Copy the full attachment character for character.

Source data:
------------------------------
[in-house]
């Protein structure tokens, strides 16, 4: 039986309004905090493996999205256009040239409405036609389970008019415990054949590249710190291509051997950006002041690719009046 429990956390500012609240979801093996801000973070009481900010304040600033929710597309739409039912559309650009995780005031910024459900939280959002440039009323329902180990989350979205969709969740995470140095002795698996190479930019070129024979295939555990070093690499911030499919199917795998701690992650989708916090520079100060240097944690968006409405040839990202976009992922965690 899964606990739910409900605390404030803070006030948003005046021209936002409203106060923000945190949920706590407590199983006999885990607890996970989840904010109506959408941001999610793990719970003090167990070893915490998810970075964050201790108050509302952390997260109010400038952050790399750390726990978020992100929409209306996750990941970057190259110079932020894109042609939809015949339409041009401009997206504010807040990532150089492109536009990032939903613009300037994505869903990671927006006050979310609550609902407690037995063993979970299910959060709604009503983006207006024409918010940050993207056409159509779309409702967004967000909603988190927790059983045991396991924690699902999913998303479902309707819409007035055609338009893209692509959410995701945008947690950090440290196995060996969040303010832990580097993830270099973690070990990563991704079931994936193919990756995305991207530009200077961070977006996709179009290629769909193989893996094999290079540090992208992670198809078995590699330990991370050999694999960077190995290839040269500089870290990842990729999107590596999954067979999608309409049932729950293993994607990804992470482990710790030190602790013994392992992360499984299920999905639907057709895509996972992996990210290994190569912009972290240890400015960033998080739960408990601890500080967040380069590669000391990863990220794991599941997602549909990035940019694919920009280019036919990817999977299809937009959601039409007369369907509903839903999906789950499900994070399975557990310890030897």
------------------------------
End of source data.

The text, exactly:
[in-house]
């Protein structure tokens, strides 16, 4: 039986309004905090493996999205256009040239409405036609389970008019415990054949590249710190291509051997950006002041690719009046 429990956390500012609240979801093996801000973070009481900010304040600033929710597309739409039912559309650009995780005031910024459900939280959002440039009323329902180990989350979205969709969740995470140095002795698996190479930019070129024979295939555990070093690499911030499919199917795998701690992650989708916090520079100060240097944690968006409405040839990202976009992922965690 899964606990739910409900605390404030803070006030948003005046021209936002409203106060923000945190949920706590407590199983006999885990607890996970989840904010109506959408941001999610793990719970003090167990070893915490998810970075964050201790108050509302952390997260109010400038952050790399750390726990978020992100929409209306996750990941970057190259110079932020894109042609939809015949339409041009401009997206504010807040990532150089492109536009990032939903613009300037994505869903990671927006006050979310609550609902407690037995063993979970299910959060709604009503983006207006024409918010940050993207056409159509779309409702967004967000909603988190927790059983045991396991924690699902999913998303479902309707819409007035055609338009893209692509959410995701945008947690950090440290196995060996969040303010832990580097993830270099973690070990990563991704079931994936193919990756995305991207530009200077961070977006996709179009290629769909193989893996094999290079540090992208992670198809078995590699330990991370050999694999960077190995290839040269500089870290990842990729999107590596999954067979999608309409049932729950293993994607990804992470482990710790030190602790013994392992992360499984299920999905639907057709895509996972992996990210290994190569912009972290240890400015960033998080739960408990601890500080967040380069590669000391990863990220794991599941997602549909990035940019694919920009280019036919990817999977299809937009959601039409007369369907509903839903999906789950499900994070399975557990310890030897």